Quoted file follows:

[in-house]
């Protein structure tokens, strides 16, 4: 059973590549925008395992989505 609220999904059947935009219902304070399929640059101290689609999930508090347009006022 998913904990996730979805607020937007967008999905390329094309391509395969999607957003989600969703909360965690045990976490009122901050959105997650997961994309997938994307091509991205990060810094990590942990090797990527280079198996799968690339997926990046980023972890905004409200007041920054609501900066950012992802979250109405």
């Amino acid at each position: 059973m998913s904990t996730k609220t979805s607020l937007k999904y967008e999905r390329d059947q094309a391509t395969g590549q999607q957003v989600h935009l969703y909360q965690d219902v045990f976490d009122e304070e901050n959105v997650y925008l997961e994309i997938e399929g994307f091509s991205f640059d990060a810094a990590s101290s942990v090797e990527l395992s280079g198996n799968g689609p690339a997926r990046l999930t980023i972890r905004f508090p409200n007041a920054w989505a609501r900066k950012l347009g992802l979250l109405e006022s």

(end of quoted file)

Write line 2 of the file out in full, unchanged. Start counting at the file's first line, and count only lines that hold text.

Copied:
């Protein structure tokens, strides 16, 4: 059973590549925008395992989505 609220999904059947935009219902304070399929640059101290689609999930508090347009006022 998913904990996730979805607020937007967008999905390329094309391509395969999607957003989600969703909360965690045990976490009122901050959105997650997961994309997938994307091509991205990060810094990590942990090797990527280079198996799968690339997926990046980023972890905004409200007041920054609501900066950012992802979250109405």